The Information and Communciations Technology (ICT) industry (which refers to the full range of devices and applications that play a role in digital communications, from monitors and cell phones to PCs and storage devices) provides us all opportunities to make changes that can help address climate change issues. The potential is great - <a href="http://www.smart2020.org/">it is estimated that ICT could enable a 15% reduction in "business as usual" emissions by 2020</a>.
Yet that same industry is also responsible for two to three percent of the world's greenhouse gas (GHG) emissions. That's not trivial. And, <a href="http://broadcast.oreilly.com/2009/11/the-sustainable-network-by-the.html">as I have pointed out before</a>, it only promises to grow in significance and scope.
As more and more of our activities are translated to the digitial world, we need to ask the question "Is the sustainable network unsustainable?" How do you balance 3+% of the world's emissions coming from a single industry with the potential to lessen environmental impacts of virtually every other industry? How do you slow down negative impacts, while accelerating the positive connections that improve our personal, business, and civic lives?
The key is ensuring exponential growth in ICT doesn't result in exponential growth in its impacts. The answer will need to come from the industry, itself. They will need to reduce the "in use" energy consumption of their devices and their lifecycle environmental impacts. These lifecycle impacts include the energy consumed in the device's development, production and distribution, as well as all the materials used to make and safely transport (packaging) the device, and the waste created at the end-of-its life.
There are a whole host of "knobs" a vendor can turn to improve the efficiency of their devices and the overall network. For example, equipment vendors can work to ensure the energy consumption of each and every device in the network is proportional to use. When it is in a hibernation or idle mode, it should not be pulling much power; as use increases, so should the energy consumed. This is an issue that has been addressed by many consumer devices (cell phones), but not the always-on networking devices - which tend to have only a 10% variance in consumption when there are a couple packets or a couple hundred thousand packets flowing through them.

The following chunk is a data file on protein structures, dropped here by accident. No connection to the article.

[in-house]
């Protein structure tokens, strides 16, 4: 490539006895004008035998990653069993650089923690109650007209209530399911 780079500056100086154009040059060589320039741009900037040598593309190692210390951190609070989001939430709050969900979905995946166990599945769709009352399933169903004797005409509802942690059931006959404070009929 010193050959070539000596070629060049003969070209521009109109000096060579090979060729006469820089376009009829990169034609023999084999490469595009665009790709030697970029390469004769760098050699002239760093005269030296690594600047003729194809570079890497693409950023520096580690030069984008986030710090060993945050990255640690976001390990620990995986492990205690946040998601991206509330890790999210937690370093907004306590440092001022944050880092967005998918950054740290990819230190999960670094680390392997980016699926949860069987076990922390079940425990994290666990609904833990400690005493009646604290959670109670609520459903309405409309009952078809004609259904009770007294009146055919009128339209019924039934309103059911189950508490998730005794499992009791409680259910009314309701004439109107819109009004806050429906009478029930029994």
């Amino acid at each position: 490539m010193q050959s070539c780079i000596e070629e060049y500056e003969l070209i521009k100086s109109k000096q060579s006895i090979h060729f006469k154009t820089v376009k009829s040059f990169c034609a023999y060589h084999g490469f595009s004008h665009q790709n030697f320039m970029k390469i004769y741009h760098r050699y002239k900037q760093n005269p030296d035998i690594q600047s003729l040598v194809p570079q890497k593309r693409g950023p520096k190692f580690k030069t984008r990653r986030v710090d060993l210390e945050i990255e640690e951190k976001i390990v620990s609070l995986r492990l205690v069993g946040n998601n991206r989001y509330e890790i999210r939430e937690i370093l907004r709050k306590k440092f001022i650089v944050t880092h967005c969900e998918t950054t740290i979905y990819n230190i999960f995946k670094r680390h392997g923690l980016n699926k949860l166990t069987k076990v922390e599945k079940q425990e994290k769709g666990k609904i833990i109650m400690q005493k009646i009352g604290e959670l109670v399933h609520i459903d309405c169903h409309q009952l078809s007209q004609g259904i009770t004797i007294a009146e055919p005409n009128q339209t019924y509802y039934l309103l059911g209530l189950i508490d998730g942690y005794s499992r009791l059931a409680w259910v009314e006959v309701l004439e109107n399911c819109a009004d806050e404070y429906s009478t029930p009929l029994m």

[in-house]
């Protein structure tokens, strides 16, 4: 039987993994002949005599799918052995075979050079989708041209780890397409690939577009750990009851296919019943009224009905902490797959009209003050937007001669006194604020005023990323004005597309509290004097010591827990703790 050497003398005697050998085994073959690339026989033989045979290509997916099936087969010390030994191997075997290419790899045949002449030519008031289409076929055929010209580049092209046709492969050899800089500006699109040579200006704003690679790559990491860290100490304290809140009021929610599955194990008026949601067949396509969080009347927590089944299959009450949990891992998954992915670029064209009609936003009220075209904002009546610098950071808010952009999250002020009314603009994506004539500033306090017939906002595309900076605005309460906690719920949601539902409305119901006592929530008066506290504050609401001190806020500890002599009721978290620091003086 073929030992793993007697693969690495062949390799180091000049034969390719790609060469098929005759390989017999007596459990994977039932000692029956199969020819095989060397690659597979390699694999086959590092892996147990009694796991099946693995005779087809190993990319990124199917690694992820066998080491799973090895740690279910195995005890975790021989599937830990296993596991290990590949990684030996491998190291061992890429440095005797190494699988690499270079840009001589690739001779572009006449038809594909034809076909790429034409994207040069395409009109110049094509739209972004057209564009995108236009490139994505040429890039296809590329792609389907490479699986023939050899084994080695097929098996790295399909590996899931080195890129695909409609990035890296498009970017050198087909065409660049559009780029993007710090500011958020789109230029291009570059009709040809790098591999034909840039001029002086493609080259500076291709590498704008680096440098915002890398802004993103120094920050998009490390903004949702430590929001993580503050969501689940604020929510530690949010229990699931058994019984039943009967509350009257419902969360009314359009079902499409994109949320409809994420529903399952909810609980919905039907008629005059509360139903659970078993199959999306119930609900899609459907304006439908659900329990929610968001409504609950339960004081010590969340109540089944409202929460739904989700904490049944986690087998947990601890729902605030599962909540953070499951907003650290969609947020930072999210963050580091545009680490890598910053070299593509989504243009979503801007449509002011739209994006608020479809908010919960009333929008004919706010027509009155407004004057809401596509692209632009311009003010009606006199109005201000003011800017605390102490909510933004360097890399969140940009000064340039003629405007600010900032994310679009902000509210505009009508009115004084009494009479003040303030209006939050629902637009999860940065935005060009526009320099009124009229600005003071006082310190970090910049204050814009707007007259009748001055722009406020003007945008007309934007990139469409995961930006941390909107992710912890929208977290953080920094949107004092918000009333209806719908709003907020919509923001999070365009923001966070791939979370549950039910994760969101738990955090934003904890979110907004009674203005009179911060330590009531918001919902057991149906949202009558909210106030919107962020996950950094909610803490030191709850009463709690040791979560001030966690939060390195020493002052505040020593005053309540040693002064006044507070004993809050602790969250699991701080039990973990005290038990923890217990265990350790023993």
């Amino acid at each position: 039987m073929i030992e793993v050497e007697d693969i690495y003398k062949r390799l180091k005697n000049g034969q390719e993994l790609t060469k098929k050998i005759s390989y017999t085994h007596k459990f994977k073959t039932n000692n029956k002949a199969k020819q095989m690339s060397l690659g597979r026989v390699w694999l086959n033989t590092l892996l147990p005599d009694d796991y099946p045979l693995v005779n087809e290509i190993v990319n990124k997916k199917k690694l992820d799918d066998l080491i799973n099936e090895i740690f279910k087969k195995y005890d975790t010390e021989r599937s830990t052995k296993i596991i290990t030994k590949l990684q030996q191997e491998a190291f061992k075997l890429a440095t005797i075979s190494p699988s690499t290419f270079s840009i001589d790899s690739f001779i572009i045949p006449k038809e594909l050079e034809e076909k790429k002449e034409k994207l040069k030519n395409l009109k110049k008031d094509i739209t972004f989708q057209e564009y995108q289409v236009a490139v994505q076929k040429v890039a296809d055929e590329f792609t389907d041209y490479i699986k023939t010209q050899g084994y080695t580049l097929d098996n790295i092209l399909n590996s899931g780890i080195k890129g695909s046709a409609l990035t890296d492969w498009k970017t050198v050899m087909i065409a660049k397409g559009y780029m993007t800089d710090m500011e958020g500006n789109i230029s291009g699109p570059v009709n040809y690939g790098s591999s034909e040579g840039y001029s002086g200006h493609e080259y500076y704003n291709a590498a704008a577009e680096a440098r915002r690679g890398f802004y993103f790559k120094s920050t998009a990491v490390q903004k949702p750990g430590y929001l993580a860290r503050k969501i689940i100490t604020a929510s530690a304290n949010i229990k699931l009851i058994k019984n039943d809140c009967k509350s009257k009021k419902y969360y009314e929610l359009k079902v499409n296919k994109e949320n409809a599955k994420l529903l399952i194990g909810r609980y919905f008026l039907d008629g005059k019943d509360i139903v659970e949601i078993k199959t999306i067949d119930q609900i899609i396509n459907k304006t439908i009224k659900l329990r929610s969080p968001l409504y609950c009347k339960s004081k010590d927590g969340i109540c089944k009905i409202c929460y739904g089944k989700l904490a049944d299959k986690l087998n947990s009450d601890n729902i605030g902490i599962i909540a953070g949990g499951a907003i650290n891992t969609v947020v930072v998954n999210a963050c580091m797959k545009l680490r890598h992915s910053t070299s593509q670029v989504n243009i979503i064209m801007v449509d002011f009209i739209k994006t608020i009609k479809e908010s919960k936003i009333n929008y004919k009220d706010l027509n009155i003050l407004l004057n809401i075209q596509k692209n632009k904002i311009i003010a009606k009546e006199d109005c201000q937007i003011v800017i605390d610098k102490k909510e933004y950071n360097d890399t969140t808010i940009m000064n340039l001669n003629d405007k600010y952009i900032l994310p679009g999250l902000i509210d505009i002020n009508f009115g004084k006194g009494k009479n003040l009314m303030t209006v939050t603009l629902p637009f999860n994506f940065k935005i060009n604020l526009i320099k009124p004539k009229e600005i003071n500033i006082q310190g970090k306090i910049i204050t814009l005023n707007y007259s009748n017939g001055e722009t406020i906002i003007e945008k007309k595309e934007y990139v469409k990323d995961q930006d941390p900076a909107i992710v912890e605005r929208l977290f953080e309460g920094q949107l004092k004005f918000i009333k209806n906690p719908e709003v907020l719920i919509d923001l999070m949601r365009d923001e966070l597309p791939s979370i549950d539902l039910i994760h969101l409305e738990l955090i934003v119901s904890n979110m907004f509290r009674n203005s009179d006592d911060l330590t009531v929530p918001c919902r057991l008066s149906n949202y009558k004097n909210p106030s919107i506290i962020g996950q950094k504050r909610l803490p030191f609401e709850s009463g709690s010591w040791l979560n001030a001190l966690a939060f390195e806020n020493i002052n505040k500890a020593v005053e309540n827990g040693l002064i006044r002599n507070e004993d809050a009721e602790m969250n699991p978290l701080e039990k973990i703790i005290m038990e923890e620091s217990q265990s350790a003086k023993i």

The problem is that there are a lot of inefficiencies currently in the network. Just look at your home network (modem, router, access point, TV, etc.). Your DSL modem is most likely on all the time. If it is connected to a desktop, it will ping it periodically and keep the Physical Interface Cards (PICs) and other aspects of the computer alive, all of which means that energy is being consumed, regardless of whether or not it is being used - often at 60-70% of its peak power consumption. If the idle consumption could be dropped by just 20-30% that would represent a significant ongoing power savings for the home network, multiplied by the millions and potentially billions of households that could be affected.
Another issue, is the affect of heat on the equipment's reliability. To those responsible for their data center's operations, it will come as no surprise that air conditioning/chillers are the among the biggest consumers of energy in the data center. The energy draw of many devices, such as routers, switches, servers, etc. is actually the combination of its own consumption and the energy required to cool the device to keep it at a temperature that enables it to run optimally. Devices need to minimize their heat generation and/or be able to work "hotter," to require less cooling and less energy consumption.
In concert with the number of ways that vendors are working to improve the efficiency of their equipment, we, as consumers, need to start to ask the questions that will help us understand the impacts of this infrastructure. Then we should vote with our wallets when we pick our Internet provider or new smartphone, using environmental criteria in our buying decisions. (There are some firms, such as Synergy Research, <a href="http://www.abiresearch.com/research/1004203">ABI </a> and IDC that have started tracking the "sustainability" of equipment vendors and network providers. There are also some basic criteria that can be used to evaluate and compare the environmental impacts of consumer products, such as <a href="http://www.epeat.net/">EPEAT</a>.)
We should also ask ourselves how often we need to refresh our devices - is it absolutely necessary to get the latest and greatest phone or can we survive a year or two with an older model (reducing waste and churn). When we are done with our devices, we should make sure to recycle them, so that materials can be reclaimed and waste diverted. (<a href="http://www.globaltestmarket.com/survey/sframe.phtml?PHPSESSID=vipqejdcnq7shoca2oa7juj4j6&change=1&COLS=*,70%&frame_loc=http://www.sustainablelifemedia.com&inverted=0">SustainableLife Media </a>uncovered startling business statistics relating to proper recycling of e-waste - approximately two-thirds of respondents reported their companies have a formal IT asset disposal plan, yet about 15% admit that their company puts e-waste into the dumpster!)
ICT can be relied on as a tool to tackle climate change and promises solutions that can scale like nothing we have seen before. However, we all must do our part and push the boundaries to recieve the maximum benefit and leverage from the network and ensure it's sustainable.